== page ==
- October Tide
- In Splendor Below
- Death doom
Destroy Each Other with Love
There is probably no need to give the Swedish Doom-Death pillars, October Tide, an introduction. Long since the days they were known as the side-project for Katatonia’s Jonas Renske, they are now fronted by another Katatonia member Fred Norman (accompanied by his brother Mattias “Kryptan”) and regarded highly in the genre, their albums being looked forward to in great anticipation. And now they have put forward their sixth studio album, so befittingly titled In Splendor Below. It is a splendorous effort, hailing from the depths of darkness and doom.
But Doom is not all this album has up its sleeve. Since the introductory moments of I, the Polluter, Death takes the front seat and drives this juggernaut forward. However, if you thought for a moment that by death we mean the brute, callous force of straightforward death metal acts, you are surely in the wrong. What we have here is a melodic approach to both death and, more specifically throughout the album, doom which positions this band head and shoulders above other, generic, doom bands. Melody culminates in “Ögonblick Av Nåd”, sung in their native tongue, where it is ever-present through the interplay of lead and rhythm guitar and the guitar solo, then, ornaments the texture. Melodic Death, on the other hand, climaxes in Stars Starve Me as the riff is heavier and, joined by Alexander Högbom’s death growls, it creates a wholesome Melodeath atmosphere like that of their fellow Swedes, Amon Amarth.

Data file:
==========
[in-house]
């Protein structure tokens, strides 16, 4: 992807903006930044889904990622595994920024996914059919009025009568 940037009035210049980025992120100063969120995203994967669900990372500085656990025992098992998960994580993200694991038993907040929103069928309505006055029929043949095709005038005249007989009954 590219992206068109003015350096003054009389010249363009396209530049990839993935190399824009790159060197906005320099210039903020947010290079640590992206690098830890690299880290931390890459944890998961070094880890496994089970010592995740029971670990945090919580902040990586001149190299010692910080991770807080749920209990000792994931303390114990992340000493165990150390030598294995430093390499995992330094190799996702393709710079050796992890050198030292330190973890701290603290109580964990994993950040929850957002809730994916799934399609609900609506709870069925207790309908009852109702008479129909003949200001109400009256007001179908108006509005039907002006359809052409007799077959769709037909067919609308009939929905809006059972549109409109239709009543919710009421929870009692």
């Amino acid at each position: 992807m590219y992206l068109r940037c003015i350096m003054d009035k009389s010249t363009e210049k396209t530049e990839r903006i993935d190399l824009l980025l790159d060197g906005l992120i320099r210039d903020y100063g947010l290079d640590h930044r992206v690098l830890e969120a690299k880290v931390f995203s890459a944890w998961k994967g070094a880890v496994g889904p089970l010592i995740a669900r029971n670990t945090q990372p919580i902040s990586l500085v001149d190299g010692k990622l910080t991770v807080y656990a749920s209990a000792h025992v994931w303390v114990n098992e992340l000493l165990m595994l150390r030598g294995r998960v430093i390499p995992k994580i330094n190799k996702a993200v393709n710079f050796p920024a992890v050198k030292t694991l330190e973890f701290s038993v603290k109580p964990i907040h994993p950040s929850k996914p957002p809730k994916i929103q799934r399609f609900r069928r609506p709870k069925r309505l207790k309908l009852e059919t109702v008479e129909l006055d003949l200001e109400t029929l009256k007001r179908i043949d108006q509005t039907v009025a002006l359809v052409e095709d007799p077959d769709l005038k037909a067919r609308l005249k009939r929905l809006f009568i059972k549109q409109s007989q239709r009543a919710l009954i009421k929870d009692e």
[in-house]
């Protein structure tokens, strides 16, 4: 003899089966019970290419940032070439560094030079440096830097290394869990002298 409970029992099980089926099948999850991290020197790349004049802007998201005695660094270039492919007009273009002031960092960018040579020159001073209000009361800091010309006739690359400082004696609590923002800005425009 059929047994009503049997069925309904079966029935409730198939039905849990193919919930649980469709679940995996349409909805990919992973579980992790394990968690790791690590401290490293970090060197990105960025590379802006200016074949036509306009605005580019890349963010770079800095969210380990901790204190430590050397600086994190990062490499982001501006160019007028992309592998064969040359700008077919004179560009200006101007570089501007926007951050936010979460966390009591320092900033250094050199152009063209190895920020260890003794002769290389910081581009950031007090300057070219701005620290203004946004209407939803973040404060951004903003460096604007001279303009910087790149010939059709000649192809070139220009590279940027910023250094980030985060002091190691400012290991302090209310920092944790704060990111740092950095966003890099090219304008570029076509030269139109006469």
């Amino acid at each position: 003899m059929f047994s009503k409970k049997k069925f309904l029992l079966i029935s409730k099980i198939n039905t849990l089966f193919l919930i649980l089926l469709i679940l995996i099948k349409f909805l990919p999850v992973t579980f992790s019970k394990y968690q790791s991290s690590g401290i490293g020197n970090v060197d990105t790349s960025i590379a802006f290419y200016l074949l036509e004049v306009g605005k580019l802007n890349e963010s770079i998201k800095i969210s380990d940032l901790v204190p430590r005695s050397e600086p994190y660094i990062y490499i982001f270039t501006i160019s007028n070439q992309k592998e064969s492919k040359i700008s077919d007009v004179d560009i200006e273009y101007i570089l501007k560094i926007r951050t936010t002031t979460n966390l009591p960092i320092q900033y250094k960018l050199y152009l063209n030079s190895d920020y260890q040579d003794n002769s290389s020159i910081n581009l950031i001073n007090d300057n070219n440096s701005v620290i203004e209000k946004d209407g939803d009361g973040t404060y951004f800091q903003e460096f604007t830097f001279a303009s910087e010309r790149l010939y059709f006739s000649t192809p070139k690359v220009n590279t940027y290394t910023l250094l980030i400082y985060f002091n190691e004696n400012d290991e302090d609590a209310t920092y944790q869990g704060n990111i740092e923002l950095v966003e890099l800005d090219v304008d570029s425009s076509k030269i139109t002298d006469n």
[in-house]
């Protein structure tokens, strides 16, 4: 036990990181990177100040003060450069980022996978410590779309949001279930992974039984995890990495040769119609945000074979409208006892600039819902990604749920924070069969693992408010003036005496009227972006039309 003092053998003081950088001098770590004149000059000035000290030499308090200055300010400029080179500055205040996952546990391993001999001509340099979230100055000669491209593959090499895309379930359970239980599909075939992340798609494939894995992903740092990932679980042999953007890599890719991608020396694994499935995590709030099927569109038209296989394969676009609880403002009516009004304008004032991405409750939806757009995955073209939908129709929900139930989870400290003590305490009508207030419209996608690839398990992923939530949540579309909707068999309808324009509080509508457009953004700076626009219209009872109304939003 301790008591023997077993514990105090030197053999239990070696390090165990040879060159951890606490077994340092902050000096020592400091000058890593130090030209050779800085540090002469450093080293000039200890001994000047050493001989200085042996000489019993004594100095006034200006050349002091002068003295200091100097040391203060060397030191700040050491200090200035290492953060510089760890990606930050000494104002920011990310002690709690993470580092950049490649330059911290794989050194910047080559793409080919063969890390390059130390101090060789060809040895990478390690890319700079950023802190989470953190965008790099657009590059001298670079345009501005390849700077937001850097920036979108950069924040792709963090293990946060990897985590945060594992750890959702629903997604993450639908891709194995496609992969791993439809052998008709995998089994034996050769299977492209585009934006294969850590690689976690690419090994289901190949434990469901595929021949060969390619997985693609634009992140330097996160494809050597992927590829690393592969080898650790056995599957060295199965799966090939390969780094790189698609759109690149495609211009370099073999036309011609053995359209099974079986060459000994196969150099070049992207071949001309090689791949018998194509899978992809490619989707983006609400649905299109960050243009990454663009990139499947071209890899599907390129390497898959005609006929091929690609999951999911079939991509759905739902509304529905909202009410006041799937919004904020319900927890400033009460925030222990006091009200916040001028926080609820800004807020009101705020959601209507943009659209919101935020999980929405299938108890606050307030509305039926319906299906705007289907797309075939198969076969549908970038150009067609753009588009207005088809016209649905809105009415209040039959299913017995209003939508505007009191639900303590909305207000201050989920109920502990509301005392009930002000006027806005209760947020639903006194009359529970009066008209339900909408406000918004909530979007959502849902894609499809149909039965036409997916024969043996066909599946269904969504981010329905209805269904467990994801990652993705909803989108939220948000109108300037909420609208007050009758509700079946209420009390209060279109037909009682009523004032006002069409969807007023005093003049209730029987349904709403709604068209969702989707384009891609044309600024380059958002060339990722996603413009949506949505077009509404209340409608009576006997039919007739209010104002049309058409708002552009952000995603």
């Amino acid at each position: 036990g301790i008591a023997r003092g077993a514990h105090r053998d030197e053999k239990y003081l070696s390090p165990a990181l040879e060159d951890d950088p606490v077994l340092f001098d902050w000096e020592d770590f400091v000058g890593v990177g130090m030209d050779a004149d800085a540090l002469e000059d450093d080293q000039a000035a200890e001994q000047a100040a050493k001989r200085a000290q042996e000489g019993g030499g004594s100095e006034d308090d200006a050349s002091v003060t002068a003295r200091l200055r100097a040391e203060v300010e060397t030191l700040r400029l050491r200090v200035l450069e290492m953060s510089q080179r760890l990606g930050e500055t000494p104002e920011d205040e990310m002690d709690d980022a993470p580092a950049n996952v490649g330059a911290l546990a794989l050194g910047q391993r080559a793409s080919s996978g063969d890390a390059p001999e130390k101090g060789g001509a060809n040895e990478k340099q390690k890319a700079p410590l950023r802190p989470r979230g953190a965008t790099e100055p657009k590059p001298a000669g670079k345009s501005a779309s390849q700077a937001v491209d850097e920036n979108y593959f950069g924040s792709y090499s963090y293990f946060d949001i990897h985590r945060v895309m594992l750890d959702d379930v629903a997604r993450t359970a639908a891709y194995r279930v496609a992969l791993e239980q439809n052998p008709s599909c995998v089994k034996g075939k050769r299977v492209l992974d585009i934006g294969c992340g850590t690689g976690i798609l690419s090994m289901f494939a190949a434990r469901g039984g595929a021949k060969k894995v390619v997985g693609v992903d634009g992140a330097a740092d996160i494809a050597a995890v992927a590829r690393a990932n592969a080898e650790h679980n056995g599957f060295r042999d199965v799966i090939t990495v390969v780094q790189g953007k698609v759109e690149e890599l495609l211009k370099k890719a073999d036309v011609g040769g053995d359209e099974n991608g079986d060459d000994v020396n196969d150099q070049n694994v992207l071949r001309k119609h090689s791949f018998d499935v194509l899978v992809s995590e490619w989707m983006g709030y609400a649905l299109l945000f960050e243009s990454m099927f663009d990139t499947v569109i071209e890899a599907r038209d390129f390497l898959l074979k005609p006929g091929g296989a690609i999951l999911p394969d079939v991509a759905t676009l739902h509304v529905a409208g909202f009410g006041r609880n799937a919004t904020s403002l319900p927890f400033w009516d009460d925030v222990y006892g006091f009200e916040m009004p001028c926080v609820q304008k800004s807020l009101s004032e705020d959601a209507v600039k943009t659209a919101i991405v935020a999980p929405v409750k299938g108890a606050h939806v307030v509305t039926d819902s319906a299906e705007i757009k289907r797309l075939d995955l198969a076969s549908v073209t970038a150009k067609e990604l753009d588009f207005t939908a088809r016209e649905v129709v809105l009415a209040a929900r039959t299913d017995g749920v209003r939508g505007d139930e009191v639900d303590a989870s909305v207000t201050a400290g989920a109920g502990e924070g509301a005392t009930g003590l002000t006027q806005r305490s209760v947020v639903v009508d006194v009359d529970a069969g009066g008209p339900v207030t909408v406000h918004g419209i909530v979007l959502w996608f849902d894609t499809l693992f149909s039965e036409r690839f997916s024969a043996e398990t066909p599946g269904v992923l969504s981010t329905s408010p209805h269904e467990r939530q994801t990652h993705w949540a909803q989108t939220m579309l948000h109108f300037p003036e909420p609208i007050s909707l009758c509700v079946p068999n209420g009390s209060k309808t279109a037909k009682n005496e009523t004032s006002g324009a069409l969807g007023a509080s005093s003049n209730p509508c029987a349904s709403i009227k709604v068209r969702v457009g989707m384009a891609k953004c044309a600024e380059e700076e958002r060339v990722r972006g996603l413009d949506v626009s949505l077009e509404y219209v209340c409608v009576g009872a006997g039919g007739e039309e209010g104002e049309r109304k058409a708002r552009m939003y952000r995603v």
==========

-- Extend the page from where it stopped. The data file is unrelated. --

This resemblance in sound and song structure to their companions, Doom or otherwise, can be spotted on more than just one track. “Our Famine” is an instance of a My-Dying-Bride (and maybe Paradise Lost) influence and Guide My Pulse is a reminiscent, in parts, of Katatonia. Envy the Moon, too, flashes at Swallow the Sun, especially their more recent sound. That in nature is nothing to shrug; I, for one, believe that such undertones can in fact enhance the universality and versatility of a band’s sound, hence bridging the gaps between what the album offers and what the listener has in their music inventory. That is the case if, and only if, this thread of referencing and implication remains a thread and not a dominant mood of the work, in which case it ceases to be an association but an imitation, an act worthy of disdain.
An eight-piece album, clocking around 42 minutes, In Splendor Below is a must-have doom-death album of this year. It can entertain you, it is worth several rounds of playing and it has much to offer to fans of Doom and Death alike; and with its melodic ambiance, it can certainly grab the melodeath enthusiasts, like myself, by the collar and treat them a mouthful of their somber taste.
Highlights: Guide My Pulse – We Died in October – Ögonblick av na d – I, the Polluter – Stars Starve Me
The featured album cover was done by Tómarúm av Christine Linde – Carcassbomb